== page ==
Date: 4th January 2021 at 4:54pm
Written by:

Yesterday, I pondered the hold Neil Lennon has on some people at our club.

What is it about this guy that inspires the kind of loyalty no-one else would get?

What is it with him that inspires not only this continued support but a kind of fanaticism?

I’ve lost count of the arguments I’ve had with people over this guy.

I am accused of “hating” Neil Lennon so often that it no longer even inspires me to defend myself.

Tell people I dedicated a book to him and they hand-waive it as if it’s nothing. Tell them to go back and read the hundreds of articles in which I’ve defended him and praised him and they don’t want to know.

So it seems there’s little point in bothering.

I’m done defending myself on Neil Lennon.

As far as I’m concerned, the responsibility for making a coherent case now falls to those who think he should still be in the job. In my personal opinion it’s a job Lennon is lucky to have and ought never to have gotten in the first place.

Twice he was appointed temporary boss and then given the job full-time.

He didn’t merit it the first time and he didn’t merit the second chance at it either.

The question on the first occasion he was given it was “is he the best man for the job?” and the answer was no, and the question on the second occasion was the same one and it had the same answer.

Neil Lennon’s ascension to the top job at Celtic Park was a triumph for mediocrity.

Whatever qualities our directors were looking for in a manager when they hired Lennon were not evident from his CV or his prior experience.

When he first got the job he had no prior experience.

When he was given it the second time he had done nothing of note outside of Celtic Park. Those who brag on his “achievements” at Hibs are bigging up winning Scotland’s second tier, and are very quick to conveniently brush aside the way that little adventure ended.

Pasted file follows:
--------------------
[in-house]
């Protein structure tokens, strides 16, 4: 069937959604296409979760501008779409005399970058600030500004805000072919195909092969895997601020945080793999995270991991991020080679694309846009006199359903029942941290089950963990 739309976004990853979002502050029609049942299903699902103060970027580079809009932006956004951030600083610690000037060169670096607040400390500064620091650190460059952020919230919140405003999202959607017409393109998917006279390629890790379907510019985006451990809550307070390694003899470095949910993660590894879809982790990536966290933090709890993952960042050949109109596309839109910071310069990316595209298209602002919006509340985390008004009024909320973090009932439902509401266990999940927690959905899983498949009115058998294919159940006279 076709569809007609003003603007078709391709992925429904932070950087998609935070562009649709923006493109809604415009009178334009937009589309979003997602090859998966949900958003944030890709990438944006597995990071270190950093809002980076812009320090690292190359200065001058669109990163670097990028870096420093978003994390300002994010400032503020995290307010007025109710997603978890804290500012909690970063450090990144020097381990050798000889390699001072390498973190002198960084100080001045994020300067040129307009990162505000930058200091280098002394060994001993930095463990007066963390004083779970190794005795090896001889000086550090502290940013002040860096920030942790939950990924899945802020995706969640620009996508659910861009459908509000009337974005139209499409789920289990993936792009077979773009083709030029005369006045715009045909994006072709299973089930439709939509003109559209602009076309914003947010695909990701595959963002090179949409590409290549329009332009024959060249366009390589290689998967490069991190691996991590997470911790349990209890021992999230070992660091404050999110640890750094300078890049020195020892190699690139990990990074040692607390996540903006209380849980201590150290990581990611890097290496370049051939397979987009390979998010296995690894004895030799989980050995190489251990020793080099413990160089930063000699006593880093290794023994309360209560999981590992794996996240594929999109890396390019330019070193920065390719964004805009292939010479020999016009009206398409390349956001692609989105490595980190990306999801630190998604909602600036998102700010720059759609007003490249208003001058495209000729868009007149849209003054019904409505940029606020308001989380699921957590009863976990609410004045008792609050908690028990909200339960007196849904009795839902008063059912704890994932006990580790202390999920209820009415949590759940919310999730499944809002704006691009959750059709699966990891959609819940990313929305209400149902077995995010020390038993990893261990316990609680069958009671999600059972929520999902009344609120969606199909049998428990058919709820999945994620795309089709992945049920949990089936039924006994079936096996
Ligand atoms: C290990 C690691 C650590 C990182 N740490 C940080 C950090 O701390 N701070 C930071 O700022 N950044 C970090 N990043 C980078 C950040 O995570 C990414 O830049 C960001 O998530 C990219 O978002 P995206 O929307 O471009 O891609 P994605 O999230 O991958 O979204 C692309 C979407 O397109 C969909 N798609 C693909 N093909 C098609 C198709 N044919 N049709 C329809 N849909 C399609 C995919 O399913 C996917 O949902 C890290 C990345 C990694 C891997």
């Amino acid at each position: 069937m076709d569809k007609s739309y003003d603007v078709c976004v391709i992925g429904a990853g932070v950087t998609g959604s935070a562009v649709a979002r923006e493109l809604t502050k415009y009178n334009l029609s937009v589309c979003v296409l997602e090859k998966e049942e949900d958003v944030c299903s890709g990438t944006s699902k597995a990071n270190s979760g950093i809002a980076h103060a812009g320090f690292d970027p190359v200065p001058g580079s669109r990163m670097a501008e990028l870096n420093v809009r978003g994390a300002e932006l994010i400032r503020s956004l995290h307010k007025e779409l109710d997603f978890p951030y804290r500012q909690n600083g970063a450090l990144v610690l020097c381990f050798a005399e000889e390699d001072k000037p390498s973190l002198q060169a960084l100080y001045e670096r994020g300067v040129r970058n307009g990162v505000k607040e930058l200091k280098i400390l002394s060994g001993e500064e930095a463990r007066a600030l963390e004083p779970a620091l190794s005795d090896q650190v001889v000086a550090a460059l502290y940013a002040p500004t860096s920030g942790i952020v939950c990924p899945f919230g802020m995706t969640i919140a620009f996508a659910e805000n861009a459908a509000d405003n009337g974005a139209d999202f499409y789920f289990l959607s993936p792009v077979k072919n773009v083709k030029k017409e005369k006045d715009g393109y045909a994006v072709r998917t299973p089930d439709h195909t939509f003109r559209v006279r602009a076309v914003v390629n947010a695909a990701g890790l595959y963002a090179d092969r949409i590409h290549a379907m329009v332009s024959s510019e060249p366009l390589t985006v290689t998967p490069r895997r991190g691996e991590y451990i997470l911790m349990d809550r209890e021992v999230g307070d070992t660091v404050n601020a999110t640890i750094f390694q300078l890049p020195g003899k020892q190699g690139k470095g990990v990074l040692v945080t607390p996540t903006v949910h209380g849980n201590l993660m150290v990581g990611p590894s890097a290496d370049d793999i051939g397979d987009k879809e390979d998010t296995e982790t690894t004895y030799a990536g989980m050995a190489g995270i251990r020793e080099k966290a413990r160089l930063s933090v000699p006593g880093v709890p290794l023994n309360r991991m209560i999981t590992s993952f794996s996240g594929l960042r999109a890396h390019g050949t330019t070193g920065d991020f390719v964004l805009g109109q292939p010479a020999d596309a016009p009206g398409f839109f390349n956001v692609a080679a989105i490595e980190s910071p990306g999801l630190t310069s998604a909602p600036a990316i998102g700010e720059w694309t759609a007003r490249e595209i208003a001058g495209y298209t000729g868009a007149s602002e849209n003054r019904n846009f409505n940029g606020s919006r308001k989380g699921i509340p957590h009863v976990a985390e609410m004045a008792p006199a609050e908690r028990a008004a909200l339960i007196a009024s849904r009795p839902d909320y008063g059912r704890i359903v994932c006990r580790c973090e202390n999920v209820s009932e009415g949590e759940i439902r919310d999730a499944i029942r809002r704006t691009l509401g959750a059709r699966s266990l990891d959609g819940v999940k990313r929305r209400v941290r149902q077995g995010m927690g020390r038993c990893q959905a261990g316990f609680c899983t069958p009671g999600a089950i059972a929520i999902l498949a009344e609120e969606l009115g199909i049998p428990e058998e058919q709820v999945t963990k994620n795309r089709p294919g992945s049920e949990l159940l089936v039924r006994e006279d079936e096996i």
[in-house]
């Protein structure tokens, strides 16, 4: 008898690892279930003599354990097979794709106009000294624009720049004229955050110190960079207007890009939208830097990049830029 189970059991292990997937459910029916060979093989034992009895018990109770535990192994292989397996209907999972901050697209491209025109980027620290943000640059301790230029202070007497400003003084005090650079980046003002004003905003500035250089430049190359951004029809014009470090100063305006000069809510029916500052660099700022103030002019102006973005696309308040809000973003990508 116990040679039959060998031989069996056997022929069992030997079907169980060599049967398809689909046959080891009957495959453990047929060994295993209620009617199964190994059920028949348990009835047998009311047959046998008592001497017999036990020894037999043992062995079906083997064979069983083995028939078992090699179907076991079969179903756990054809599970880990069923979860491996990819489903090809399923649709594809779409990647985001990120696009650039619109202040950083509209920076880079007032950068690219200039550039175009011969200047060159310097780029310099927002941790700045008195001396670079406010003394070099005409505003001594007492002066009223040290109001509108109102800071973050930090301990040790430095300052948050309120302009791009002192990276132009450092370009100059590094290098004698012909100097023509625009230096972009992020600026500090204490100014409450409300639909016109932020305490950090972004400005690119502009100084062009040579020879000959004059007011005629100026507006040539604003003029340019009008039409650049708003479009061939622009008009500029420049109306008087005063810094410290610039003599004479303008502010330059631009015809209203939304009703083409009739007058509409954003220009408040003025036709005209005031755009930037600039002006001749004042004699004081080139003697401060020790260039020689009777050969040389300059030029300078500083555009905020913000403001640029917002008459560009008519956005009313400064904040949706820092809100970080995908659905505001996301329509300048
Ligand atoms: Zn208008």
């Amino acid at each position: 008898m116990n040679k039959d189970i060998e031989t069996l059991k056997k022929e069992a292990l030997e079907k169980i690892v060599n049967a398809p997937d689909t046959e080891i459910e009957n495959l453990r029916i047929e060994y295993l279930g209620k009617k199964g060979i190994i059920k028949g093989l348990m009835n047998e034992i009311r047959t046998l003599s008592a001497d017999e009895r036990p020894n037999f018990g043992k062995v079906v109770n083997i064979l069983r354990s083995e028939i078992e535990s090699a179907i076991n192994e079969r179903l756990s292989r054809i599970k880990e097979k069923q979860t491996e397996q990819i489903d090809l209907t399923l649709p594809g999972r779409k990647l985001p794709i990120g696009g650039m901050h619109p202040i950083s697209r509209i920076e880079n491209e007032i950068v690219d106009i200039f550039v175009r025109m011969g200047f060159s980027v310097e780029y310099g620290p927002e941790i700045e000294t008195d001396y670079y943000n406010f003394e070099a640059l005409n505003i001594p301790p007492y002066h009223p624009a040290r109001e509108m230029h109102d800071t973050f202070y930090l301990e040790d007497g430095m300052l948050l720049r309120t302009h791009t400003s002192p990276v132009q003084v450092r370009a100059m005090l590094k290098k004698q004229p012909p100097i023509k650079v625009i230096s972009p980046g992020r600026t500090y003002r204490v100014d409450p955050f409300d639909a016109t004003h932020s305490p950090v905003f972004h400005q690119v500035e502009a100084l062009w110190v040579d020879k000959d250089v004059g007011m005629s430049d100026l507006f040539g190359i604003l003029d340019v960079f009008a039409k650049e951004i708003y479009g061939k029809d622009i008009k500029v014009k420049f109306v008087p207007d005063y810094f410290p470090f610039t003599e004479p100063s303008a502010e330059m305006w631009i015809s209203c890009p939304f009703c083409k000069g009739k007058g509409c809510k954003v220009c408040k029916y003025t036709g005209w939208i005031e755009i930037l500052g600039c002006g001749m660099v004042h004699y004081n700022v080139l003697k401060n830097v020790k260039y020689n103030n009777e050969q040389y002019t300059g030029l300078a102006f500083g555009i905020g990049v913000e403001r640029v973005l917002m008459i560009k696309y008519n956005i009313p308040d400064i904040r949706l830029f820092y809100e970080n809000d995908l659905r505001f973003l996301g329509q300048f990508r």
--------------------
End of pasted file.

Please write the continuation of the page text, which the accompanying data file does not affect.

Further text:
At the weekend, when I was in a debate over Lennon’s record, I was told that Bolton was such a mess that his time there as a manager shouldn’t count when we assess how he’s done.

Think on that; a football managers on the job performance in one of the only three roles he’s ever held shouldn’t be considered when we look at his career as a whole. Another person told me that Lennon was the most successful “player/captain/manager in the history of the club” which is three pieces of outright nonsense for the price of one.

But it’s an example of what I’m talking about.

Neil Lennon is hailed as a hero and an unqualified success for his time at the club prior to this campaign. I beg to differ. That stretches the truth until you can hear the elastic squeal. Lennon had survived two crises at Celtic Park which would have swallowed another manager whole even before this campaign. I still have no idea how he did.

To me, Lennon’s Celtic managerial career should have been stopped in its tracks when, in his first time as interim manager, we went out of the Scottish Cup. That ought to have been that.

“Thanks, but you’re not ready” should have been the message.

Yet Lennon got the following campaign, and it was in that campaign that the first of the major crises happened. I still have no idea how he kept his job, but he did. It was the last time we failed to qualify for the Group Stages in Europe. We went out of the Champions League and then the Europa League in the same month, with major reversals at Braga and Utrecht.

Lennon had gotten the job in spite of the Ross County result.

League performances were improved from Mowbray’s tenure, but those twin European defeats were calamitous and expensive and were a major warning about Lennon’s abilities in crucial games.

We ignored that warning. We finished the season in second place, with a Scottish Cup to our name. The League Cup, we surrendered to Rangers.

His first performance review should have been damning.

Two catastrophic results in Europe, and a single trophy out of a possible four, if you include the league. How did Lennon keep his job? How did he convince people inside Celtic Park that he was up to it?

By mid-October the following year we were in crisis number two, and it looked like an even bigger one. We had been ruthlessly knocked out of Europe for the second year in a row, this time against Sion, only for them to be kicked out and our club re-instated.